President Trump this week has doubled down on his demand that Congress provide initial funding for his administration to begin construction on a wall across the U.S.-Mexico border, reestablishing the battle lines upon which the upcoming government shutdown fight will be waged.
Trump sent a letter to congressional leaders on Monday requesting a budget amendment for an additional $5.9 billion for the Defense Department in fiscal 2018. The letter also reiterated the president’s call for $1.6 billion for the border wall, something Democrats have repeatedly called a non-starter. Federal agencies are currently operating under a continuing resolution that did not include any spending for wall construction. The stopgap measure is set to expire Dec. 8.
The defense spending would go toward enhancements to “counter the threat” posed by North Korea, Navy ship repairs and to deploy an additional 3,500 troops to south Asia. Trump also repeated the request from his fiscal 2018 budget blueprint calling for $1.6 billion for Customs and Border Protection to begin building the wall.
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“Providing for the safety and security of the American people is my top priority,” Trump wrote. “That priority is reflected in both the enclosed DOD budget amendments and the border wall request, which provides the down payment on what CBP needs to secure the southwest border.”
The president threatened to shut down the government in August over border wall funding before ultimately signing the CR. Trump included in his letter a memorandum from Office of Management and Budget Director Mick Mulvaney, who suggested the president “reiterate” to Congress his desire for border wall funding.
Democrats have not to date shown any inclination to vote for any measure approving wall funding, calling it ineffective policy and wasteful spending. Matt Dennis, spokesman for Democrats on the House Appropriations Committee, reiterated that view on Tuesday and said Trump will have to rethink his stance if he wants to secure any Democratic votes on a forthcoming spending bill.
“Donald Trump contradicts Donald Trump almost daily, so it’s hard to know exactly what he will do,” Dennis said. “All we can do as Dems is make it clear that we’re not going to vote to waste $1.6 billion on a useless, immoral wall.”
Dennis noted that Republicans have depended on Democratic votes on nearly every spending bill since they took control of the House in 2011: “And we expect our votes will be needed to enact appropriations law, just as they are every year.”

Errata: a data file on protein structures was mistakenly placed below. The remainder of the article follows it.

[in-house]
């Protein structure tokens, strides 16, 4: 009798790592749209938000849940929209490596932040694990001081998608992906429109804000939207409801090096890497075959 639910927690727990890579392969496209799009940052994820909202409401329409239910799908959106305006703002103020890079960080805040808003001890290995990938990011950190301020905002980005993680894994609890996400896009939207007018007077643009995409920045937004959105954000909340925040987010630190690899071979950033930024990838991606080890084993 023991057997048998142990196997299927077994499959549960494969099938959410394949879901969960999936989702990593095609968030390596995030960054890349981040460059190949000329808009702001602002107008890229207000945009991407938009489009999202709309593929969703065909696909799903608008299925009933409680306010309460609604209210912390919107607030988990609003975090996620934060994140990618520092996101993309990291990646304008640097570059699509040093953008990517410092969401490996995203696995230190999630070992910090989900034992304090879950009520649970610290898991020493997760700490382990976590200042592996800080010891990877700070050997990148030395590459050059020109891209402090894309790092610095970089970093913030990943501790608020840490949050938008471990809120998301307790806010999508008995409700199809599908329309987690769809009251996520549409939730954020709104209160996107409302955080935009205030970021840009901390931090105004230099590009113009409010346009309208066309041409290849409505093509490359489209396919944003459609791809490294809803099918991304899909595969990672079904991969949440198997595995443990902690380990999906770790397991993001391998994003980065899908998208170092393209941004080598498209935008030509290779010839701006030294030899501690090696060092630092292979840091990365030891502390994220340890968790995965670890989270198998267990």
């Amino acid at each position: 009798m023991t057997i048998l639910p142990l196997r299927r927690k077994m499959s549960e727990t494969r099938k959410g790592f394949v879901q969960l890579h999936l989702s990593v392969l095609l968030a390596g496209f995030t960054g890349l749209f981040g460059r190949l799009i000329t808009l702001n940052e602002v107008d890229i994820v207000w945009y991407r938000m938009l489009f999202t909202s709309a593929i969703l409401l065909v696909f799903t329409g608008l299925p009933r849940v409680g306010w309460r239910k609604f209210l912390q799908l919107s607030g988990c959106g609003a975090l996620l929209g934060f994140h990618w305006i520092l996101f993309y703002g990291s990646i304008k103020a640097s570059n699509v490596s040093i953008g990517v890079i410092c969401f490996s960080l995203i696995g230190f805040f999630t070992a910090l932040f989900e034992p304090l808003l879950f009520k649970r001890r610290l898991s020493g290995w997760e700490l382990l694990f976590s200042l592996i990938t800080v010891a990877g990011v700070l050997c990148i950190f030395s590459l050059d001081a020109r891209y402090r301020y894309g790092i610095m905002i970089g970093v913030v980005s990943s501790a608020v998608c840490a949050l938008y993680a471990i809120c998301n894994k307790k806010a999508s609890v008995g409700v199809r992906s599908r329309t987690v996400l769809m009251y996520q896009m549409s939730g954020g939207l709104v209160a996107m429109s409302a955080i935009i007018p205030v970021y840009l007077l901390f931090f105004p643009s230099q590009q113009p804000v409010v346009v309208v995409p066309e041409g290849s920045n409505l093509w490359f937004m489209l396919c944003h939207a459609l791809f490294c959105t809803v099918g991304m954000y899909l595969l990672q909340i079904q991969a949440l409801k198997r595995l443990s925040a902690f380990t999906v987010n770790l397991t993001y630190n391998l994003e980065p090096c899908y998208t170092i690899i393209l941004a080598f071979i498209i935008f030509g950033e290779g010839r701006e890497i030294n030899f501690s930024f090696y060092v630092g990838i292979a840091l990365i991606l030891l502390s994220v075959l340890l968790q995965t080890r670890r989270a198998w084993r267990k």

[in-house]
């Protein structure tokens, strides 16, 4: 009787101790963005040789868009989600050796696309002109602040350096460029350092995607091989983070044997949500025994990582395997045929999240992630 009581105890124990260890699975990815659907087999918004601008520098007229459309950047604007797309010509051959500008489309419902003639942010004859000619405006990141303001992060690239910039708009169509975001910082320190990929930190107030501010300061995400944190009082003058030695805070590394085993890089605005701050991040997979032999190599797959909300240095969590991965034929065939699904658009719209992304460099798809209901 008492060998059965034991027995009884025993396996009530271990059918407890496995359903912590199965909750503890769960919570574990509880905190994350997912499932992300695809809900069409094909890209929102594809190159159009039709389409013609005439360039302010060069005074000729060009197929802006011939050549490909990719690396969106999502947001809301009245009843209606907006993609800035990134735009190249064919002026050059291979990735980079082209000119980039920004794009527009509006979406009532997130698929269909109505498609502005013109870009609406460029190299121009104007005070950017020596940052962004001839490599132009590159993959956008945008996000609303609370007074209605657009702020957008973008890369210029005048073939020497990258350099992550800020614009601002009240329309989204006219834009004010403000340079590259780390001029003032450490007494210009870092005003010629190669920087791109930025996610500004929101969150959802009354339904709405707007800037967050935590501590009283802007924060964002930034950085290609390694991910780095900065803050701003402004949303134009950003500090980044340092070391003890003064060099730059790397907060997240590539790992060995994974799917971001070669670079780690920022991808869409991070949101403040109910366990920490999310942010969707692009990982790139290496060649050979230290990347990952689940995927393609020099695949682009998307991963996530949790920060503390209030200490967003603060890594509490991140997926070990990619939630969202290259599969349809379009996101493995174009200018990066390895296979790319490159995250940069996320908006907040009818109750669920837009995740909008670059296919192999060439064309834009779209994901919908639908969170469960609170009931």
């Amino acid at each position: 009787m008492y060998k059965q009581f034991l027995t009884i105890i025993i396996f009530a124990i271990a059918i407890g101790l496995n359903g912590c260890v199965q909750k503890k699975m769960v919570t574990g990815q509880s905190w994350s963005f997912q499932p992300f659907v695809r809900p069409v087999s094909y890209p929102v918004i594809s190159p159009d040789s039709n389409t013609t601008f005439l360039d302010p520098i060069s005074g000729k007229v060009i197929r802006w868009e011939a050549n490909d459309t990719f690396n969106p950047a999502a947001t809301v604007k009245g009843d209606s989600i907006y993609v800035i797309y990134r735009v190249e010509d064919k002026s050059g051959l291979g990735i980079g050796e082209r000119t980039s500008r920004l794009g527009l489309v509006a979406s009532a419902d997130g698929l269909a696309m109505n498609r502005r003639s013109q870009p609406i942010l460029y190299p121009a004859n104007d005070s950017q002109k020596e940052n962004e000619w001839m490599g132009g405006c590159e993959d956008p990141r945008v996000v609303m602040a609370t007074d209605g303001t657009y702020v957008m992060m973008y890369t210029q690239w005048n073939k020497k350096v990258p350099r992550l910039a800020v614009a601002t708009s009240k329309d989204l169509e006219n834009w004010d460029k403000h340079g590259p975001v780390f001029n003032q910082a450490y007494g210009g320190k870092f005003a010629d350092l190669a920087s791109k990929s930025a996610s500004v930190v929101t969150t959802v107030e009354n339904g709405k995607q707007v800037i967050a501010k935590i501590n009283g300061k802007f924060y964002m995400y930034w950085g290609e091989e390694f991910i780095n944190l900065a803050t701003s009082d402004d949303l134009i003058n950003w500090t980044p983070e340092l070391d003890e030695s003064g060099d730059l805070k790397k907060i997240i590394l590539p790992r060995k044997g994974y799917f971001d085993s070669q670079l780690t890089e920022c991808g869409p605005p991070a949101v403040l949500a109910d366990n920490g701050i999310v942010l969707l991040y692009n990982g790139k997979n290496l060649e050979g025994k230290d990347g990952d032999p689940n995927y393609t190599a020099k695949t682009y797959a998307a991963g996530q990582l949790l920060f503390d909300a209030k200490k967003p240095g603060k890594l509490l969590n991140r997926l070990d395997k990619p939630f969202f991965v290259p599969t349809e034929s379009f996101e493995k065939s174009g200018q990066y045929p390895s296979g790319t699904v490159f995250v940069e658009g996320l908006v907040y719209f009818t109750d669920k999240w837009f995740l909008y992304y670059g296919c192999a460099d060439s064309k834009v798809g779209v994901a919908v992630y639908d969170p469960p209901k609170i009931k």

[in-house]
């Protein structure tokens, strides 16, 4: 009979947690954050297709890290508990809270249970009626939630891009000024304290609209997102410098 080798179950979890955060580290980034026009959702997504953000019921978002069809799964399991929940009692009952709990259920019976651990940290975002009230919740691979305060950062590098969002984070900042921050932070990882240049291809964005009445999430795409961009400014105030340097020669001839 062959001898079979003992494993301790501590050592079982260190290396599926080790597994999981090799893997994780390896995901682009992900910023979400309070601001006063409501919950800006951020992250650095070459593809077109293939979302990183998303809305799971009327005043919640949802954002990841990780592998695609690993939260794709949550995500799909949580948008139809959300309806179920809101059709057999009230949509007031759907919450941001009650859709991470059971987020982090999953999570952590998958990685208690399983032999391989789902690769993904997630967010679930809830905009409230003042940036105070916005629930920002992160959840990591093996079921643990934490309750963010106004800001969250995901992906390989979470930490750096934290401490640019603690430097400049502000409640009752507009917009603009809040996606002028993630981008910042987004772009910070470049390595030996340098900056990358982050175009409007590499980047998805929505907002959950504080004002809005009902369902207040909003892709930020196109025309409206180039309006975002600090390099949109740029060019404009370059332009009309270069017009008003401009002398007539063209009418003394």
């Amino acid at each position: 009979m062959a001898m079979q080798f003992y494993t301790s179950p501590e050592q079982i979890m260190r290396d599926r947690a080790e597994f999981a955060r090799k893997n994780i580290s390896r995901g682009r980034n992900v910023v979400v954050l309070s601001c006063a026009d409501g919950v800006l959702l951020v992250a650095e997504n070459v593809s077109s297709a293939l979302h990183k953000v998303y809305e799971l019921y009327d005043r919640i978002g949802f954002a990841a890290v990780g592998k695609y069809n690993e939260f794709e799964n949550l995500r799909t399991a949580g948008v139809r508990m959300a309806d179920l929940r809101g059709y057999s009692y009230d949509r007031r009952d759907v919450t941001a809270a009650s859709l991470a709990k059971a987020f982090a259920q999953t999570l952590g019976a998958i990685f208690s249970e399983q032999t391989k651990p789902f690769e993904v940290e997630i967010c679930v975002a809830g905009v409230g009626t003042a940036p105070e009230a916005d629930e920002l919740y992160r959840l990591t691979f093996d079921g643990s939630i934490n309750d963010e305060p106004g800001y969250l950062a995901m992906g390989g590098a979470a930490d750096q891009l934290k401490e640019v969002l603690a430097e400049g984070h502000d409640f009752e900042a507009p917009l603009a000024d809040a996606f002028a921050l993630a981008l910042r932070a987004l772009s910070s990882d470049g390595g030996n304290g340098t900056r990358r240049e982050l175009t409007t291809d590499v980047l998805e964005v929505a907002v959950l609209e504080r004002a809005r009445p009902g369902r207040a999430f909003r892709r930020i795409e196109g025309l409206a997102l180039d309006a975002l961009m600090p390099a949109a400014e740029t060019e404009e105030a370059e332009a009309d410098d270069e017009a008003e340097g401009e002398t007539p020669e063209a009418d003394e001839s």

The wall is just one issue that could upend negotiations for a broader spending agreement, even if lawmakers and the White House agree to another stopgap measure to tide agencies over into the new calendar year. Congressional negotiators must still agree to a deal that would lift spending caps instituted by the 2011 Budget Control Act. Democrats have so far remained steadfast that any increase to defense spending, as Trump called for both in his budget blueprint and in this week’s budget amendment, must be met with equal increases for non-defense agencies.
The minority party has also suggested it could fight to shore up the health care marketplace for individuals by authorizing cost-sharing reduction payments in a spending package.
"We are going to have a very good opportunity in the omnibus to get this done in a bipartisan way, if we can’t get it done sooner,” Senate Minority Leader Chuck Schumer, D-N.Y., said last month after Trump announced he was ending the payments.
Democrats are also looking to reach an agreement to ensure children brought into the United States by undocumented parents are spared from deportation. Those enrolled in a program launched by President Obama called Deferred Action for Childhood Arrival were protected from removal, but Trump ended that program in September. He delayed implementation of the end date by six months to give Congress time to reach an alternative solution. Democrats have floated the idea of holding up appropriations bills going forward until the DACA issue is resolved, but Republicans have said it must be handled separately.